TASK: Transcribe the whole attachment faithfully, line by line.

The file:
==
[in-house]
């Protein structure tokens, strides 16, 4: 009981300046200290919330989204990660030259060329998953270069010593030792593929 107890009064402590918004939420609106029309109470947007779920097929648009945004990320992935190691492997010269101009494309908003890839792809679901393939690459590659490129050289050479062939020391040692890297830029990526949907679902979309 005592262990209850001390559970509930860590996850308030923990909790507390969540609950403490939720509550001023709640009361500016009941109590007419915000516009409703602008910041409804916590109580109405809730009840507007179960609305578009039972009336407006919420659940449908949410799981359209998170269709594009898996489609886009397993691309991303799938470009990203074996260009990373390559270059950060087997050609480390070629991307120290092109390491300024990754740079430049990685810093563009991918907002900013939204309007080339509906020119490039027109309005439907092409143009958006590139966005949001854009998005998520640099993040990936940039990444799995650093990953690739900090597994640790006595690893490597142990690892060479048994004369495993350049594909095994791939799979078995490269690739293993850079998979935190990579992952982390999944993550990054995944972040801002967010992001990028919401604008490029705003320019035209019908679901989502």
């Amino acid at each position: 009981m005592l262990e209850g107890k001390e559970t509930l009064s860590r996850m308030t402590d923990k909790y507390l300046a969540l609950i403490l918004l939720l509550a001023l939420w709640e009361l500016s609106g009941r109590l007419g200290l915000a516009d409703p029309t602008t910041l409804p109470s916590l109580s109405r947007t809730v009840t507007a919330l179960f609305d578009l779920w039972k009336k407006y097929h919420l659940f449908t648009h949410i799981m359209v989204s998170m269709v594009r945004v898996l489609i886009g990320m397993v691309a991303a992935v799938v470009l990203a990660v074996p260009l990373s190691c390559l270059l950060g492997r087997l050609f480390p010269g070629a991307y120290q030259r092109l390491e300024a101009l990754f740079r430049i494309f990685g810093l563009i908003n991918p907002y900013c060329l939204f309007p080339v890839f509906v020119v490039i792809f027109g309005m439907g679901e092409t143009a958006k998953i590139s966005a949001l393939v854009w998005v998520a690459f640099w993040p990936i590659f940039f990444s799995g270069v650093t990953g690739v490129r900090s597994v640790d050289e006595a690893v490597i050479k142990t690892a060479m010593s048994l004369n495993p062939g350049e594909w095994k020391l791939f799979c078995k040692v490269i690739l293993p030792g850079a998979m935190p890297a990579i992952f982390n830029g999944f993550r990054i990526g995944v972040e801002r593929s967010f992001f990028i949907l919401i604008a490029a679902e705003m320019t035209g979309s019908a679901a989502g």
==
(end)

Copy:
[in-house]
């Protein structure tokens, strides 16, 4: 009981300046200290919330989204990660030259060329998953270069010593030792593929 107890009064402590918004939420609106029309109470947007779920097929648009945004990320992935190691492997010269101009494309908003890839792809679901393939690459590659490129050289050479062939020391040692890297830029990526949907679902979309 005592262990209850001390559970509930860590996850308030923990909790507390969540609950403490939720509550001023709640009361500016009941109590007419915000516009409703602008910041409804916590109580109405809730009840507007179960609305578009039972009336407006919420659940449908949410799981359209998170269709594009898996489609886009397993691309991303799938470009990203074996260009990373390559270059950060087997050609480390070629991307120290092109390491300024990754740079430049990685810093563009991918907002900013939204309007080339509906020119490039027109309005439907092409143009958006590139966005949001854009998005998520640099993040990936940039990444799995650093990953690739900090597994640790006595690893490597142990690892060479048994004369495993350049594909095994791939799979078995490269690739293993850079998979935190990579992952982390999944993550990054995944972040801002967010992001990028919401604008490029705003320019035209019908679901989502």
């Amino acid at each position: 009981m005592l262990e209850g107890k001390e559970t509930l009064s860590r996850m308030t402590d923990k909790y507390l300046a969540l609950i403490l918004l939720l509550a001023l939420w709640e009361l500016s609106g009941r109590l007419g200290l915000a516009d409703p029309t602008t910041l409804p109470s916590l109580s109405r947007t809730v009840t507007a919330l179960f609305d578009l779920w039972k009336k407006y097929h919420l659940f449908t648009h949410i799981m359209v989204s998170m269709v594009r945004v898996l489609i886009g990320m397993v691309a991303a992935v799938v470009l990203a990660v074996p260009l990373s190691c390559l270059l950060g492997r087997l050609f480390p010269g070629a991307y120290q030259r092109l390491e300024a101009l990754f740079r430049i494309f990685g810093l563009i908003n991918p907002y900013c060329l939204f309007p080339v890839f509906v020119v490039i792809f027109g309005m439907g679901e092409t143009a958006k998953i590139s966005a949001l393939v854009w998005v998520a690459f640099w993040p990936i590659f940039f990444s799995g270069v650093t990953g690739v490129r900090s597994v640790d050289e006595a690893v490597i050479k142990t690892a060479m010593s048994l004369n495993p062939g350049e594909w095994k020391l791939f799979c078995k040692v490269i690739l293993p030792g850079a998979m935190p890297a990579i992952f982390n830029g999944f993550r990054i990526g995944v972040e801002r593929s967010f992001f990028i949907l919401i604008a490029a679902e705003m320019t035209g979309s019908a679901a989502g």